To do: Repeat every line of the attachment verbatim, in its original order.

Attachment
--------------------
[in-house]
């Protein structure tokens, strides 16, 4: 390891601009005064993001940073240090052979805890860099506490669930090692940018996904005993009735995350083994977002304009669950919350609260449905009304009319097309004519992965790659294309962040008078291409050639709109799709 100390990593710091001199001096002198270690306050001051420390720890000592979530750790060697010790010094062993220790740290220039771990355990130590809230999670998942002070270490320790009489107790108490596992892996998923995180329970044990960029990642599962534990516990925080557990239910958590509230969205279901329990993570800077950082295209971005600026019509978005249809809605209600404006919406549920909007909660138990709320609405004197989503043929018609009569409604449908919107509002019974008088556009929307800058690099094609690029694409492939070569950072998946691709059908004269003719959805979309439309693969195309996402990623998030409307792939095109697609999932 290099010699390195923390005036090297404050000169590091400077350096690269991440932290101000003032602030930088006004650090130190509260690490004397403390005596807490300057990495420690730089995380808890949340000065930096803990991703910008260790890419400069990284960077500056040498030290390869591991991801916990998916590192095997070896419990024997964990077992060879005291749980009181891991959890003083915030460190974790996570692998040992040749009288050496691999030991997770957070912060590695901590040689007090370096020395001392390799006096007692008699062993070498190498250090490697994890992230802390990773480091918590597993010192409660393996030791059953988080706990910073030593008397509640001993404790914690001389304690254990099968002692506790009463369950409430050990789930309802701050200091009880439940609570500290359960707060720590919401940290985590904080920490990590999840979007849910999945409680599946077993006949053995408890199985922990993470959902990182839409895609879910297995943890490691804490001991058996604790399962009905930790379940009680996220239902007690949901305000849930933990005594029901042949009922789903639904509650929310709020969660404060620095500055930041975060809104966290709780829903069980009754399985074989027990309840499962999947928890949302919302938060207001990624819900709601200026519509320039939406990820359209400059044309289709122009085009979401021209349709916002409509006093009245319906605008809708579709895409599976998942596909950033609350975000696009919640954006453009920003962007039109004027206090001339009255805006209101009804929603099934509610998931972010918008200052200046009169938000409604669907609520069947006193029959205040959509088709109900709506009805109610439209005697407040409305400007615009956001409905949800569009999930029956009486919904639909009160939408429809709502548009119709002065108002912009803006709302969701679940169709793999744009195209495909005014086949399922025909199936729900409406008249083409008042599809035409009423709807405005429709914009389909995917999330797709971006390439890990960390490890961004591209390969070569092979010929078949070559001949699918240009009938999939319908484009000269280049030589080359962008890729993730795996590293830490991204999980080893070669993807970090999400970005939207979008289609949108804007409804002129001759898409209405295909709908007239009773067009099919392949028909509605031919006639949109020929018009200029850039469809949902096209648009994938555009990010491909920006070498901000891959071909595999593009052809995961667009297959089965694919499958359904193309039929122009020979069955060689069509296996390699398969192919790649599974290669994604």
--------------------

[in-house]
């Protein structure tokens, strides 16, 4: 390891601009005064993001940073240090052979805890860099506490669930090692940018996904005993009735995350083994977002304009669950919350609260449905009304009319097309004519992965790659294309962040008078291409050639709109799709 100390990593710091001199001096002198270690306050001051420390720890000592979530750790060697010790010094062993220790740290220039771990355990130590809230999670998942002070270490320790009489107790108490596992892996998923995180329970044990960029990642599962534990516990925080557990239910958590509230969205279901329990993570800077950082295209971005600026019509978005249809809605209600404006919406549920909007909660138990709320609405004197989503043929018609009569409604449908919107509002019974008088556009929307800058690099094609690029694409492939070569950072998946691709059908004269003719959805979309439309693969195309996402990623998030409307792939095109697609999932 290099010699390195923390005036090297404050000169590091400077350096690269991440932290101000003032602030930088006004650090130190509260690490004397403390005596807490300057990495420690730089995380808890949340000065930096803990991703910008260790890419400069990284960077500056040498030290390869591991991801916990998916590192095997070896419990024997964990077992060879005291749980009181891991959890003083915030460190974790996570692998040992040749009288050496691999030991997770957070912060590695901590040689007090370096020395001392390799006096007692008699062993070498190498250090490697994890992230802390990773480091918590597993010192409660393996030791059953988080706990910073030593008397509640001993404790914690001389304690254990099968002692506790009463369950409430050990789930309802701050200091009880439940609570500290359960707060720590919401940290985590904080920490990590999840979007849910999945409680599946077993006949053995408890199985922990993470959902990182839409895609879910297995943890490691804490001991058996604790399962009905930790379940009680996220239902007690949901305000849930933990005594029901042949009922789903639904509650929310709020969660404060620095500055930041975060809104966290709780829903069980009754399985074989027990309840499962999947928890949302919302938060207001990624819900709601200026519509320039939406990820359209400059044309289709122009085009979401021209349709916002409509006093009245319906605008809708579709895409599976998942596909950033609350975000696009919640954006453009920003962007039109004027206090001339009255805006209101009804929603099934509610998931972010918008200052200046009169938000409604669907609520069947006193029959205040959509088709109900709506009805109610439209005697407040409305400007615009956001409905949800569009999930029956009486919904639909009160939408429809709502548009119709002065108002912009803006709302969701679940169709793999744009195209495909005014086949399922025909199936729900409406008249083409008042599809035409009423709807405005429709914009389909995917999330797709971006390439890990960390490890961004591209390969070569092979010929078949070559001949699918240009009938999939319908484009000269280049030589080359962008890729993730795996590293830490991204999980080893070669993807970090999400970005939207979008289609949108804007409804002129001759898409209405295909709908007239009773067009099919392949028909509605031919006639949109020929018009200029850039469809949902096209648009994938555009990010491909920006070498901000891959071909595999593009052809995961667009297959089965694919499958359904193309039929122009020979069955060689069509296996390699398969192919790649599974290669994604």